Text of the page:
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self-defense. in a surprise move yesterday on the stand he apologized to martin's family. unanimously approved a measure to expand observer mission in syria. the vote will expand it to 300. cease-fire monitors began arriving in the city of homs today. they reportedly met with the town's governor and activists. they accused of shelling homs for weeks. bahrain opposition accusing government of clamping down on demonstrators just before the grand prix. the car race is scheduled to start tomorrow but the crown prince insists everything is under control and security measures are in place. and now it's a 33-year-old mystery capturing headlines around the world. 1979 disappearance of 6-year-old etan patz. for third straight day police in new york are digging up a basement hoping to find clues to the boy's disappearance. cnn's national correspondent susan candiotti is there now.
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susan, a carpenter who used to work in that basement saw etan the day before he and. he's speaking out to his attorney and the family. what's the reaction. >> reporter: through his attorney, miller, who the family said was a good boy -- a good friend, rather, of little etan. he is saying through his lawyer he had nothing to do with the boy's disappearance and is terribly torn up about it. he issued through his attorney strong denials he had anything to do with the disappearance, and so did his daughter. listen. >> mr. miller has been cooperating with this investigation for over 30 years. he's continued to cooperate on multiple occasions. i'm going to assist him in capitaling to the fullest extent possible. >> the fbi has been here to investigate the case. he cooperated with them, went to the site. he doesn't have anything to do
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with it. >> in fact, mr. miller is not being called a suspect by the fbi, nor has he been charged with the crime but they have been questioning him. law enforcement sources tell me he did say something odd during the course of that questioning, which is, what if they moved the body. rob. >> susan, it's been so long, 1979. why are they searching again 33 years later? >> well, in part it's because of what some of the information they had from mr. miller, went back and questioned him. we're told this initially began because they revised the case in 2010, the district attorney's office. they based this search on some old information and new information. mr. miller we're told is not the only person they have been talking with. there may have been others that led to them getting enough information to successfully get a search warrant to look in this this basement. they had to prove to a judge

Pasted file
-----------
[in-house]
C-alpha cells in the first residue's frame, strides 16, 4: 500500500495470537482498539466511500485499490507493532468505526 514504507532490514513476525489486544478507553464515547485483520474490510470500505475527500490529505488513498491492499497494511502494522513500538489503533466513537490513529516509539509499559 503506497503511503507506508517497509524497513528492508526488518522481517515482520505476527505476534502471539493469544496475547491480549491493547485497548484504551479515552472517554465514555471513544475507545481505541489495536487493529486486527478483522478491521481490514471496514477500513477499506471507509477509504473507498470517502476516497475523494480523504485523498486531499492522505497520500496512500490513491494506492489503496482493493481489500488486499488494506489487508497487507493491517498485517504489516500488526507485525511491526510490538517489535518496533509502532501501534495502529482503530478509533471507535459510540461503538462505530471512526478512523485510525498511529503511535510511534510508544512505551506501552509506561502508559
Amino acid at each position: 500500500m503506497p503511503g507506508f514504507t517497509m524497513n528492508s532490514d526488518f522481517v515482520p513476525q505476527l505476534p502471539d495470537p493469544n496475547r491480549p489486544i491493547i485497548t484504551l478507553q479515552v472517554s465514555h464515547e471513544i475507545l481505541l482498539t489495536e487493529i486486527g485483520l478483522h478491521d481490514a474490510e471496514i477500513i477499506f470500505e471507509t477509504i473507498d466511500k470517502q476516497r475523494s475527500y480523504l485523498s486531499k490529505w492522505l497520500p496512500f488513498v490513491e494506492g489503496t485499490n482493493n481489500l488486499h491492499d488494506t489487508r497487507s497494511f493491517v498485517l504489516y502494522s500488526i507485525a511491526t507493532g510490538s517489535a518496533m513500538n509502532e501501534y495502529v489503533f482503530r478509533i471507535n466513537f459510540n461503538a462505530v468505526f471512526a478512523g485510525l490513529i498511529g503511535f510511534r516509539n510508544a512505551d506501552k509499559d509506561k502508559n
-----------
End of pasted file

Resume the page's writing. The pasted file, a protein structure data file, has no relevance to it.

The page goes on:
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they had enough information. it has been going on for days now. they are sifting through the dirt, looking for possible signs whether the earth is moved in any way up to 6 feet below the bottom of the building. the fbi says if there's any signs of the boys remains or personal effects, they will find it. rob. >> okay. susan candiotti live in manhattan. we'll be back with you. thanks, susan. well, a little cold front heading to the east coast. my friend and colleague reynolds wolf in the cnn "weather center" with more. >> what's happening, tough guy. let me show you something pretty interesting. any other time of the year -- not any other time of the year but august or september we might be down on the beach watching something interesting in the gulf of mexico. take a look at this. a little rotation south of new orleans. that low, if the water were warmer, it might be a named system. possibly at least a depression
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that would bring heavy rainfall to parts of the gulf coast. sure neff that's what we can expect today, not that it's a tropical system, heavy rain from the i-10 corridor, even into parts of south florida including miami. right now a live image for you of miami. voile, the magic of modern technology shows the wind blowing right now. you see a few birds going by. breezy conditions there you can expect it farther south, even key west, the rain there for a good part of the day. parts of the northeast, rain can also be expected montreal, buffalo, cincinnati. it's not going to stay anchored to the ground. all driving eastward. before you know it by later in the afternoon boston, philadelphia, even richmond might be dealing with scattered showers. if you look at this scattered showers all but a certainty in parts of the twin cities. up to thunder bay, cold air, moisture, you got it. snow in the picture there. nothing too heavy but a touch of snowfall in april. what do you know. here is the area of low pressure
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we'll follow. noontime today, watch it swing its way up the coast. again, like a nor'easter any other time of the year. we can expect heavy rainfall from new aarnewark, southward t philadelphia. rain piling up. same in the everglades. they are used to heavy water. san francisco, pier 39, 74 in denver, 67 in memphis by beale street, 76 atlanta, in boston 72 degrees. how about bo sox, 100 years fenway park. >> you were telling me what a fan you are of johnny depp, strikingly handsome man he is. >> is it john depp or justin bieber. i love them both. >> johnny depp has been around. he's known for making reynolds